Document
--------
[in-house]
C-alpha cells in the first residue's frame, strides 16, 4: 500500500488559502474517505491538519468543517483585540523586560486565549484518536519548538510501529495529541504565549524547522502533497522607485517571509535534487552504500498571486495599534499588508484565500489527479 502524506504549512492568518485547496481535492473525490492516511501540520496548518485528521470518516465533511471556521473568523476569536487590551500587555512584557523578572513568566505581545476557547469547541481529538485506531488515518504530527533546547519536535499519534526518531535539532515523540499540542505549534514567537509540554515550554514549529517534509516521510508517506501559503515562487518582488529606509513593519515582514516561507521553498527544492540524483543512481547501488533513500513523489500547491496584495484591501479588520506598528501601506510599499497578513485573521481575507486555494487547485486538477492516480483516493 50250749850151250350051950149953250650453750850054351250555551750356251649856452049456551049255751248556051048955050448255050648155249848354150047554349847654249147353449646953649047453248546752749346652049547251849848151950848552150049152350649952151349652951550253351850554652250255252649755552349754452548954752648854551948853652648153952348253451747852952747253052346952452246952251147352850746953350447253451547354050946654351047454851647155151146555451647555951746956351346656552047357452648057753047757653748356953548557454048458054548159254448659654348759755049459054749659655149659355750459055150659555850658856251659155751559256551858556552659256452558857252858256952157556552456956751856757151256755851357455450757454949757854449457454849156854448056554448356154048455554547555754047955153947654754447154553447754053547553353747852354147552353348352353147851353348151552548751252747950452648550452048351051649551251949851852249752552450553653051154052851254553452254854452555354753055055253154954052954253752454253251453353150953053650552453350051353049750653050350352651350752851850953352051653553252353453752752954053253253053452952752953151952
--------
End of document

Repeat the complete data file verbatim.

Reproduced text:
[in-house]
C-alpha cells in the first residue's frame, strides 16, 4: 500500500488559502474517505491538519468543517483585540523586560486565549484518536519548538510501529495529541504565549524547522502533497522607485517571509535534487552504500498571486495599534499588508484565500489527479 502524506504549512492568518485547496481535492473525490492516511501540520496548518485528521470518516465533511471556521473568523476569536487590551500587555512584557523578572513568566505581545476557547469547541481529538485506531488515518504530527533546547519536535499519534526518531535539532515523540499540542505549534514567537509540554515550554514549529517534509516521510508517506501559503515562487518582488529606509513593519515582514516561507521553498527544492540524483543512481547501488533513500513523489500547491496584495484591501479588520506598528501601506510599499497578513485573521481575507486555494487547485486538477492516480483516493 50250749850151250350051950149953250650453750850054351250555551750356251649856452049456551049255751248556051048955050448255050648155249848354150047554349847654249147353449646953649047453248546752749346652049547251849848151950848552150049152350649952151349652951550253351850554652250255252649755552349754452548954752648854551948853652648153952348253451747852952747253052346952452246952251147352850746953350447253451547354050946654351047454851647155151146555451647555951746956351346656552047357452648057753047757653748356953548557454048458054548159254448659654348759755049459054749659655149659355750459055150659555850658856251659155751559256551858556552659256452558857252858256952157556552456956751856757151256755851357455450757454949757854449457454849156854448056554448356154048455554547555754047955153947654754447154553447754053547553353747852354147552353348352353147851353348151552548751252747950452648550452048351051649551251949851852249752552450553653051154052851254553452254854452555354753055055253154954052954253752454253251453353150953053650552453350051353049750653050350352651350752851850953352051653553252353453752752954053253253053452952752953151952